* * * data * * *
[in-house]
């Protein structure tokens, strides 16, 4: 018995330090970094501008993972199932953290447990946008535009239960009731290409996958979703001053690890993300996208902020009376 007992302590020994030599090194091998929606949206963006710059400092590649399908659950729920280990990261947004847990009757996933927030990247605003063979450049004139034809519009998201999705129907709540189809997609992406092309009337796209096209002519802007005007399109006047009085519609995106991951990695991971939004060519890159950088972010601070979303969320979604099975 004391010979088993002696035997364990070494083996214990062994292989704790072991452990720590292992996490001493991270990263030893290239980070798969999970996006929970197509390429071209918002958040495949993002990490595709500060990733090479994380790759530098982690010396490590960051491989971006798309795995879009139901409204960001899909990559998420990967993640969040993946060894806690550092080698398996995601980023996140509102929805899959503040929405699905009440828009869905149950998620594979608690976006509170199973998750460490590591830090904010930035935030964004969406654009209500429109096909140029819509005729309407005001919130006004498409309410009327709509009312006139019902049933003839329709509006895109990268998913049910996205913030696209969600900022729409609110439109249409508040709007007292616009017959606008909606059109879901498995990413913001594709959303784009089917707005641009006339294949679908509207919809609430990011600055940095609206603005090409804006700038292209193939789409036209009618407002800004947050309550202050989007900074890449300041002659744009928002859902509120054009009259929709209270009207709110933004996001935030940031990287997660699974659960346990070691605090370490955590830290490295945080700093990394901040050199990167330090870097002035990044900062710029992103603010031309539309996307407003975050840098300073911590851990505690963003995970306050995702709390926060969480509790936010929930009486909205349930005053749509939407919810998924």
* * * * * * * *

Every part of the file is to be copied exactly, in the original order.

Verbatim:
[in-house]
């Protein structure tokens, strides 16, 4: 018995330090970094501008993972199932953290447990946008535009239960009731290409996958979703001053690890993300996208902020009376 007992302590020994030599090194091998929606949206963006710059400092590649399908659950729920280990990261947004847990009757996933927030990247605003063979450049004139034809519009998201999705129907709540189809997609992406092309009337796209096209002519802007005007399109006047009085519609995106991951990695991971939004060519890159950088972010601070979303969320979604099975 004391010979088993002696035997364990070494083996214990062994292989704790072991452990720590292992996490001493991270990263030893290239980070798969999970996006929970197509390429071209918002958040495949993002990490595709500060990733090479994380790759530098982690010396490590960051491989971006798309795995879009139901409204960001899909990559998420990967993640969040993946060894806690550092080698398996995601980023996140509102929805899959503040929405699905009440828009869905149950998620594979608690976006509170199973998750460490590591830090904010930035935030964004969406654009209500429109096909140029819509005729309407005001919130006004498409309410009327709509009312006139019902049933003839329709509006895109990268998913049910996205913030696209969600900022729409609110439109249409508040709007007292616009017959606008909606059109879901498995990413913001594709959303784009089917707005641009006339294949679908509207919809609430990011600055940095609206603005090409804006700038292209193939789409036209009618407002800004947050309550202050989007900074890449300041002659744009928002859902509120054009009259929709209270009207709110933004996001935030940031990287997660699974659960346990070691605090370490955590830290490295945080700093990394901040050199990167330090870097002035990044900062710029992103603010031309539309996307407003975050840098300073911590851990505690963003995970306050995702709390926060969480509790936010929930009486909205349930005053749509939407919810998924």